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It’s considered a great idea to hire women to boost productivity in the workplace, but looks like it’s going to be some time before they’re viewed as great when it comes to boosting creativity in the office.
A new report from Duke University has found that men are viewed as more “creative thinkers” in the workplace than women.
Researchers conducted various studies about why people view creative thinking more common with men than women.
“Our research shows that beliefs about what it takes to ‘think creatively’ overlap substantially with the unique content of male stereotypes, creating systematic bias in the way that men and women’s creativity is evaluated,” said lead researcher Devon Proudfoot of the Fuqua School of Business at Duke University.
Proudfoot’s team found that “when people think about creative thinkers they tend to think of characteristics typically ascribed to men but not women, including qualities like risk-taking, adventurousness, and self-reliance”.
To investigate the link between gender and creativity in the real world, the researchers examined performance evaluations for senior-level executives enrolled in an MBA programme. The participants, 100 men and 34 women, were evaluated on their innovative thinking by both their direct reports and supervisors.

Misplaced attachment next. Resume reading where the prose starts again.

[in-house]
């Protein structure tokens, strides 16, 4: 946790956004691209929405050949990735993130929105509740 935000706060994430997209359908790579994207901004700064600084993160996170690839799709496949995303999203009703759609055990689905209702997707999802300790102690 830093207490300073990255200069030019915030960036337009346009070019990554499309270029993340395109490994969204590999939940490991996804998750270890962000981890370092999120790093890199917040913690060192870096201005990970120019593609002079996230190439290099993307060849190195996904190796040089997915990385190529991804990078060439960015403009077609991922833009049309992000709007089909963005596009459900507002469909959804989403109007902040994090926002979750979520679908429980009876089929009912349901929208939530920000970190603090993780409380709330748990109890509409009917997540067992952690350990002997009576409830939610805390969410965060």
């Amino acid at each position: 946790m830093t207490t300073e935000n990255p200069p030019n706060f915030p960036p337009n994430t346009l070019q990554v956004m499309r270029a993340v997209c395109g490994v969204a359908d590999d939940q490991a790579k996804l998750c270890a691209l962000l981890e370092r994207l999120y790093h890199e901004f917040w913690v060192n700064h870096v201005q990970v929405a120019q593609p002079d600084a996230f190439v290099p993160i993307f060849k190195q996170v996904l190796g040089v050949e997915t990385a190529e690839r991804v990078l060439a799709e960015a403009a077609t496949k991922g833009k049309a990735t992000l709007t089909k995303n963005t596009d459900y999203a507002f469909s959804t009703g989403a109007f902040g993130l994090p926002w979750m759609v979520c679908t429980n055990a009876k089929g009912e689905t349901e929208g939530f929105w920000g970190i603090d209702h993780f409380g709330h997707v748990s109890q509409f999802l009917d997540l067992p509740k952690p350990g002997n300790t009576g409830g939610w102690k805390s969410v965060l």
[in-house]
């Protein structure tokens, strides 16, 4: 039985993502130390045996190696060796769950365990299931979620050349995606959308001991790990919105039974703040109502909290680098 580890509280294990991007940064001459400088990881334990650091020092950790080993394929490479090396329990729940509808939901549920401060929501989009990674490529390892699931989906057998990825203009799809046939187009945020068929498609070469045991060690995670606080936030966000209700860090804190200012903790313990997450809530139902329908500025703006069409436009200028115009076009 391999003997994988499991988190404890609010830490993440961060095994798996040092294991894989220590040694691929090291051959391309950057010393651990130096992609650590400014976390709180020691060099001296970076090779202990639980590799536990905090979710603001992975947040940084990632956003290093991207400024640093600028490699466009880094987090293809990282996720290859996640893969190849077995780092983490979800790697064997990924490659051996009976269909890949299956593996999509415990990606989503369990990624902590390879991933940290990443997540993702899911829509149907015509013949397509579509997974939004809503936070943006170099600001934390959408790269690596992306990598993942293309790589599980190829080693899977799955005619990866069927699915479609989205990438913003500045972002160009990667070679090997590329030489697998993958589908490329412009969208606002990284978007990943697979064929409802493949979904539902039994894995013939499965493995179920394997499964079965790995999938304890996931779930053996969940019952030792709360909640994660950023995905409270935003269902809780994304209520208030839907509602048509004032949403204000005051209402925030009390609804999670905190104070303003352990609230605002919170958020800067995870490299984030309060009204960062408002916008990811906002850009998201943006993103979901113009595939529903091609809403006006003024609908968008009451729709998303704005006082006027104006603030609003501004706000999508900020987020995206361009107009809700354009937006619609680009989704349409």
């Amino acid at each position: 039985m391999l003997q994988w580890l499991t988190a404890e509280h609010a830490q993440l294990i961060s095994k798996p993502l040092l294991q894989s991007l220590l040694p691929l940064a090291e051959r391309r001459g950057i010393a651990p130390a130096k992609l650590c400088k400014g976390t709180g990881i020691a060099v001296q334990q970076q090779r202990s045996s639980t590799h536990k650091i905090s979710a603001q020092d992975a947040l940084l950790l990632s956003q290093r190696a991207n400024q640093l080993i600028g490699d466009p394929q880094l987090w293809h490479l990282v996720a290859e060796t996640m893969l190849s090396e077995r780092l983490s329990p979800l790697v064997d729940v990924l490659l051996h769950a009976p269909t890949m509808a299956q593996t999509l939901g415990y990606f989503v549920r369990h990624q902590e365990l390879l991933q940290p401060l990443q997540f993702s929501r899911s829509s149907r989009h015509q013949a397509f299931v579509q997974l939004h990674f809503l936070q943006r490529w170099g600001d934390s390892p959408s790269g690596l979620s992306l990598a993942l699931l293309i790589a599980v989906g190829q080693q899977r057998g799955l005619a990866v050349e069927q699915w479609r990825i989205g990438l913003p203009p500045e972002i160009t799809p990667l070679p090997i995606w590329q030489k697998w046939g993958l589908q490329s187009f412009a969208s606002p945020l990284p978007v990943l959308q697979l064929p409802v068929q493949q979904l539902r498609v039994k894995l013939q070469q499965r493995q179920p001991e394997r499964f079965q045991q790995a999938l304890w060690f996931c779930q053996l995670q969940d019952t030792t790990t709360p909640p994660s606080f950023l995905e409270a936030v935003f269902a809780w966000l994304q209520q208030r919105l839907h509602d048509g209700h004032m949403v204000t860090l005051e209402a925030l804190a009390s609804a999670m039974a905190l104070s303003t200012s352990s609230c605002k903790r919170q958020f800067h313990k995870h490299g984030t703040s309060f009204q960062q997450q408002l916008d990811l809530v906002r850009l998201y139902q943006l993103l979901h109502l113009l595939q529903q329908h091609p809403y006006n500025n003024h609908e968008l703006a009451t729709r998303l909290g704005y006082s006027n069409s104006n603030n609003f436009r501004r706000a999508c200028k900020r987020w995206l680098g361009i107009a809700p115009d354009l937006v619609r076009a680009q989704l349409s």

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In examining the supervisors’ evaluations, the researchers concluded that male executives tended to be judged as more innovative than their female counterparts were.
However, when rated by their direct bosses, these same executives were rated as similarly innovative in their thinking.
“The authors interpreted this pattern of ratings as evidence of stereotyping on the part of the supervisors, as previous research has shown that those in relatively higher power positions are more likely to rely on stereotypes when forming judgments about others.”
In another study within the report, the researchers asked 125 participants to read a passage about either a male or a female manager whose strategic plan was described as more or less risky – this trait was classified in the report as “stereotypically masculine”.
As predicted, the male manager was perceived as more creative when his behaviour was described as risky than when it wasn’t, but there was no such effect for the female manager.
And the male manager who adopted a risky strategic plan was viewed as more creative than the female manager who espoused the risky plan.
The researchers also found that the male manager who took risks was viewed as having more agency—that is, as being more adventurous, courageous, and independent—and this boosted perceptions of his creativity.
Increased agency and creativity, in turn, led people to view the male manager as more deserving of rewards.
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“This result suggests that gender bias in creativity judgments may affect tangible economic outcomes for men and women in the workplace,” the researchers wrote.
“In suggesting that women are less likely than men to have their creative thinking recognised, our research not only points to a unique reason why women may be passed over for corporate leadership positions, but also suggests why women remain largely absent from elite circles within creative industries,” said Proudfoot.
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